Considering the whole policy toolbox, the ECB Governing Council has thus engineered a sharp tightening of financing conditions. This was necessary to break the self-sustained build-up of inflationary pressures. The Governing Council has shown and will continue to show its commitment to safeguard price stability.
Coming after almost a decade of supportive monetary policy and given similar developments in the United States and Britain, many feared that the sharp monetary tightening would have plunged the euro area into a recession. Although that remains a possibility, the euro area showed resilience instead, with quarterly real GDP pointing to a marginally negative growth only in the third quarter of this year. The Eurozone labour market also remains tight, with unemploymentstanding at historical lows in September 2023, at 6.5%.
Inflation in Malta
The Maltese economy has also been characterised by a high degree of labour tightness, and inflation in Malta is also moderating from high levels. After having reached a peak of 7.3% in December 2022, overall HICP inflation is estimated to have fallen to 4.2% in October, while inflation excluding food and energy is estimated at 3.6%.
The latter core inflation measure – which excludes the more volatile items and is a better gauge of underlying price pressures – has stood slightly below the euro area average in recent months. Thisreflectsthat itstwo components-services and non-energy industrial goods inflation – have both fallen below the corresponding euro area averages. Nevertheless, it is still elevated from a historical perspective and still well above levels deemed consistent with price stability.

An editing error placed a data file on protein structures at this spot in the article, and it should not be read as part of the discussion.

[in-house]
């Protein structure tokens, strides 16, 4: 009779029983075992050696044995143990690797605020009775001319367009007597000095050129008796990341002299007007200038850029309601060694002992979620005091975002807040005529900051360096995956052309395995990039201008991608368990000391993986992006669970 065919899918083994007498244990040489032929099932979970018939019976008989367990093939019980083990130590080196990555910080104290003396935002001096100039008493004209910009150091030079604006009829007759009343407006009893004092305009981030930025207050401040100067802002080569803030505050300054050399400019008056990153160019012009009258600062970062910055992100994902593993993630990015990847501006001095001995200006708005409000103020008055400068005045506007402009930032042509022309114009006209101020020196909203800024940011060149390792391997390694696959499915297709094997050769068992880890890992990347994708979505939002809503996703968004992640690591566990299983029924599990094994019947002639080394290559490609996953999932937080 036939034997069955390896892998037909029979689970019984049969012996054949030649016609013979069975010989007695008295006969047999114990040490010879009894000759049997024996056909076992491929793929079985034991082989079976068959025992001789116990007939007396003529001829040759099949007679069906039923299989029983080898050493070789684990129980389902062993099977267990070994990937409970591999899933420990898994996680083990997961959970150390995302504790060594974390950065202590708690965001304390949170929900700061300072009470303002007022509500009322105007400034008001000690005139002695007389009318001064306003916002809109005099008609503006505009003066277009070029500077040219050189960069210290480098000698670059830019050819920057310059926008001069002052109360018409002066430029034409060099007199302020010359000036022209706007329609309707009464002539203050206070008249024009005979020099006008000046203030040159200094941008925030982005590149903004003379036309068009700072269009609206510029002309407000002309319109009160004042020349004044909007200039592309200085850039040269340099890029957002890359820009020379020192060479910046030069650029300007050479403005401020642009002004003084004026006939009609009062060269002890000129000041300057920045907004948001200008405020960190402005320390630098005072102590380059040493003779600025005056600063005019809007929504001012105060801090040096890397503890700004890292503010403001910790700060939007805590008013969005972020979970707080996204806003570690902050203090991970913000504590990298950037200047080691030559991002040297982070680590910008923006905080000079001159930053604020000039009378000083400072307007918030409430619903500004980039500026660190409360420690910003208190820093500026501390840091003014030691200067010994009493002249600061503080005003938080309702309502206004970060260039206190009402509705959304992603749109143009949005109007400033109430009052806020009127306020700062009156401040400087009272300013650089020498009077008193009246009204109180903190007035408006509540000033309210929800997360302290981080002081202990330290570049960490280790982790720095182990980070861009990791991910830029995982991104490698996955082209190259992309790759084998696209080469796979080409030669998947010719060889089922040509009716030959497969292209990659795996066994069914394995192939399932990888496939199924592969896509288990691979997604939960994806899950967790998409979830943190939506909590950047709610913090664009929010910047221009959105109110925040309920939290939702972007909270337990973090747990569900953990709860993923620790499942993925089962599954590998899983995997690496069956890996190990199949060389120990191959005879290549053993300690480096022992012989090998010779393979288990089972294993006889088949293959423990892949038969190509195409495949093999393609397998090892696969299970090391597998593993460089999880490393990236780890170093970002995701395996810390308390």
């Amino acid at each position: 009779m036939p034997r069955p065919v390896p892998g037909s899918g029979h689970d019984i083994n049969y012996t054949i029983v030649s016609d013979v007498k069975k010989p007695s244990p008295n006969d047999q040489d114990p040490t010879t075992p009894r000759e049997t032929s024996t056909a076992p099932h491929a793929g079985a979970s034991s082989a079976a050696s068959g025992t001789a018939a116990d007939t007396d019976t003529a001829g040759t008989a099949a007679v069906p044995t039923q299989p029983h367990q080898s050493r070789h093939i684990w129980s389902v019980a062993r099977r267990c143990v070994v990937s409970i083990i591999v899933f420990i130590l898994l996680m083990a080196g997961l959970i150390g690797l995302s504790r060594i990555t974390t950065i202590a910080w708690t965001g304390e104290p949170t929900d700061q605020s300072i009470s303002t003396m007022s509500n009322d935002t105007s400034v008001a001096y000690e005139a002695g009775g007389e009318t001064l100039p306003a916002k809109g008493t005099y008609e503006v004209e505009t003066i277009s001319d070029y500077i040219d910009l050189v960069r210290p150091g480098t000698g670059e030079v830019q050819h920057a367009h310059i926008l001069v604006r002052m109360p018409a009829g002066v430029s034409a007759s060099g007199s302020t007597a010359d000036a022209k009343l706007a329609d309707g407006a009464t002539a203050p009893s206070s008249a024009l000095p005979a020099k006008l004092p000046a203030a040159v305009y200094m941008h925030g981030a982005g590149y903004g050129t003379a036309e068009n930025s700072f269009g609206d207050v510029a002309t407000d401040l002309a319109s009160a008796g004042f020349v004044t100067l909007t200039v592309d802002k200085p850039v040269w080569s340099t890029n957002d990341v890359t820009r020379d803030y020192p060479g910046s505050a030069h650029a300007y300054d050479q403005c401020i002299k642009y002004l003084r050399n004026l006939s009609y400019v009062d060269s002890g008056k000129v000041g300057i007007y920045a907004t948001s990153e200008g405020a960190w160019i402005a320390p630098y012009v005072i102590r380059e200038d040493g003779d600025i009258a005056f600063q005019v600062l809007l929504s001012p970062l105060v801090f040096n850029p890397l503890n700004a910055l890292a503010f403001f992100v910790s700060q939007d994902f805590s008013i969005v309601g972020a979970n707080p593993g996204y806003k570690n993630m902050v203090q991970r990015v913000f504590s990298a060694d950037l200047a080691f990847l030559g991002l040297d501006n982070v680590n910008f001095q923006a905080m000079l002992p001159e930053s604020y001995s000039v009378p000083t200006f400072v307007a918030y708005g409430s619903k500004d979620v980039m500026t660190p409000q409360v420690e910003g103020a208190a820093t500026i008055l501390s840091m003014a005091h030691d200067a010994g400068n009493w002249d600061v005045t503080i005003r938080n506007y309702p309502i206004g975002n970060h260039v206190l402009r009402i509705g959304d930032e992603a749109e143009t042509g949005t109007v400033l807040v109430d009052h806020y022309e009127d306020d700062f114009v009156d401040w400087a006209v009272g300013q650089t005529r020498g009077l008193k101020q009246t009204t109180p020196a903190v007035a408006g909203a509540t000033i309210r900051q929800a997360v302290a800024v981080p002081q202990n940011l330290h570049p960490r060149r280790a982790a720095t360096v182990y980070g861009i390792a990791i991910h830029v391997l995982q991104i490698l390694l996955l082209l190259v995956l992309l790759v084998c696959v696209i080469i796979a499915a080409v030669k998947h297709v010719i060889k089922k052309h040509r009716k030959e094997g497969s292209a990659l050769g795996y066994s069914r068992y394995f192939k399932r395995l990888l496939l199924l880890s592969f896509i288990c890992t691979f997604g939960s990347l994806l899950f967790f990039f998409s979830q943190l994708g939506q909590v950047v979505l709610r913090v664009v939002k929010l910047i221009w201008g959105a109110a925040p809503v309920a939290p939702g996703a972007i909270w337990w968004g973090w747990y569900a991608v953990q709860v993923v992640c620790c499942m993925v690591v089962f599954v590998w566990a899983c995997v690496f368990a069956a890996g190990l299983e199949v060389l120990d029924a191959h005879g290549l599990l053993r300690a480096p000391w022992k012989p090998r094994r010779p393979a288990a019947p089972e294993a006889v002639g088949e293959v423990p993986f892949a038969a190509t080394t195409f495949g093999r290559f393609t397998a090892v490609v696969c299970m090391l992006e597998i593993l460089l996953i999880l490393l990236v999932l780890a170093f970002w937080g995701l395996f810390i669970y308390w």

On the other hand, overall inflation was until recently below the euro area average but in recent months has tended to exceed it. This reflects some base effects of sharply declining energy prices in other countries with lower subsidies than ours, but as we shall see there are some domestic factors at play.
Overall inflation in Malta is set to ease further in the coming months. The disinflation process is largely being supported by the resolution of supply chain bottlenecks and the lagged impact of tighter monetary policy on imported inflation. Furthermore, as pandemic-related re-opening effects fade out, imbalances between the demand for and supply of consumer services are also correcting.
Nevertheless, there are a number of domestic factors that are working in the opposite direction. These include a still dynamic economy buoyed to some extent by the support to demand arising from the energy subsidies. The weak pass-through of higher monetary policy ratesto deposit and lending rates in Malta is another factor supporting robust credit growth, especially on the real estate market.
This state of play may be good for economic growth in the short-term. However, it also means that the power of a key policy tool that is geared towards dampening demand and hence inflationary pressures is severely diluted in Malta, where the direct transmission of tighter monetary policy to the domestic economy is impaired. At the same time, the indirect inflationary effects through import prices are strong.